Chile is poised to issue $1.5bn in debt by reopening a global peso-denominated bond due in 2020 for the equivalent of $350m and issuing $1bn in new 10-year bonds, a new benchmark in dollars, according to analysts.
There were no doubt pats on the back at Mexico’s economy ministry on Wednesday when they woke up to find that their country rose eight places on the World Economic Forum’s competitiveness index this year.
The rise, to 58th place from 66th last year, was among the biggest moves in rankings which generally saw emerging markets gain ground at the expense of the developed world
When Guido Mantega, Brazil’s finance minister, was asked what he thought of the Swiss central bank’s move to peg the franc at a ceiling of SFr1.20 against the euro, he was characteristically blunt. Describing the move as an act of “desperation”, Mantega said Brazil believed in floating exchange rates and would not be following suit.
Brazil’s reluctance to experiment with pegged exchange rates is understandable – its experience with them in the past, albeit under different circumstances, was unpleasant. But a look at the chart below explains why Mantega is looking a little more confident than usual about the prospects for the real.
It’s as if the global economic rout never happened. 360Buy, the Chinese online retail giant is looking to raise $4-5bn in an IPO next year, according to IFR, a Thomson Reuters publication. It would be the largest Internet IPO ever in the US.
The announcement comes just over a month after Qiangdong Liu, the founder of the company also known as Jingdong Mall, said he anticipated “tough days” this year or next for e-commerce companies. What’s with the optimism?
Serbia’s long-debated law to restrict public smoking, which went into effect last November to please the European Union, appears to be helping to curtail the public’s craving for tobacco.
More than a third of Serbian adults are smokers, according to pre-ban statistics, among the highest in Europe. While the resulting health benefits will take time to materialise, the immediate economic impact has been hard for tobacco producers and retailers, as the demand for cigarettes – normally a dependably profitable fast-moving consumer product – falls in already difficult times.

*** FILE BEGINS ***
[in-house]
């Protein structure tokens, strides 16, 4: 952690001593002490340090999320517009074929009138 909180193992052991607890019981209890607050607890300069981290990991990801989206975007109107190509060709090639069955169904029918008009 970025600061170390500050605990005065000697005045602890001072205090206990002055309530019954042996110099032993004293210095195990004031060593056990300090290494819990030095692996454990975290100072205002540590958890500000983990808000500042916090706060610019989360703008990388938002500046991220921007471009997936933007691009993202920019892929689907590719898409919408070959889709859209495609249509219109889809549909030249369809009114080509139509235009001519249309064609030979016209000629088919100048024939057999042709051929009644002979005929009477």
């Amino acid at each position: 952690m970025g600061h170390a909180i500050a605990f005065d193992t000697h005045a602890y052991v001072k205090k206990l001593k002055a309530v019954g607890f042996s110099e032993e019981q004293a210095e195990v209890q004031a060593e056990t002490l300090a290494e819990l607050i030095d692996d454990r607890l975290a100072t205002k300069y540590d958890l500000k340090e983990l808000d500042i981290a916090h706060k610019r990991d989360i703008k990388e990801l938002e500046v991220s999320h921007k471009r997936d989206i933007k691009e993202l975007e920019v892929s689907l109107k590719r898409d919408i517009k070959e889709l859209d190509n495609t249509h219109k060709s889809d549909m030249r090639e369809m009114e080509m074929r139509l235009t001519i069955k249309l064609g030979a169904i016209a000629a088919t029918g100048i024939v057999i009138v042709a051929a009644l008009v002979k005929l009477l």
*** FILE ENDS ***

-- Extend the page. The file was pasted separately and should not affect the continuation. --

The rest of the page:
A Russian jet carrying a top ice-hockey team crashed while taking off on Wednesday in western Russia, killing dozens, officials say.
Who wants to bet on the future of Mexico’s domestic economy? With private-sector economists revising down their 2011 growth forecasts, the number of takers may be starting to dwindle. But Aureos is piling on the chips.
This week, the private equity fund management company announced that it had bought a majority participation in Handell, a Mexican outfit that imports and distributes some of the world’s leading brands of toys.
It takes more and more money all the time to qualify as wealthy in China: today’s publication of a list of China’s 50 richest people, by the Hurun Rich List, shows that it is increasingly tough to make the cut.
To qualify as one of the top 1,000 wealthiest Chinese, one must have personal or family wealth of $310m – double the amount required two years ago and triple that needed in 2008, in the midst of the last global financial crisis, the report finds.
Image by Citigroup
What do you get when you send three analysts on a road trip to the back of beyond in India? A heart attack in HR? A Mercedes on expenses? Three lost analysts?
The answer in the case of Citigroup is a 56-page report on Uttar Pradesh, the heart of northern India and a perfect example of the semi-rural/semi-urban life that most Indians live. In their 500km on the road, the three men from Mumbai noted everything from the abundance of mobile phones to the frequency of power cuts. Overall, they concluded that there certainly is economic progress but it’s mostly driven by government spending and comes with “big gaps”.
* Delhi court bomb attack kills 10
* The SNB’s gift to CEE banks
* Ex-BP chief strikes Kurdistan deal
* String of Asian IPOs to test market’s strength
The Swiss National Bank’s surprise decision to put a ceiling on the franc’s rapid rise against the euro brought relief to hundreds of thousands of unwary central Europeans who had taken out Swissie mortgages. It is also proving to be a respite for the region’s banks.
First there was the notion of decoupling: Asia would power ahead while the west wallowed in debt and recession. Then came the global reaction to the collapse of Lehman Brothers, which showed that all equity markets react the same way.
But the sell-off of summer 2011 points to a different form of decoupling – within Asia itself.
Wednesday’s top picks from the beyondbrics team: FT’s Martin Wolf on why we must listen to the bond markets, why Telefónica’s success in Latin America is not enough and Gordon Brown’s take on the current downturn.
A bomb apparently hidden in a suitcase exploded Wednesday morning outside a crowded gate leading to the High Court in New Delhi, killing nine people and wounding 45 others, officials said.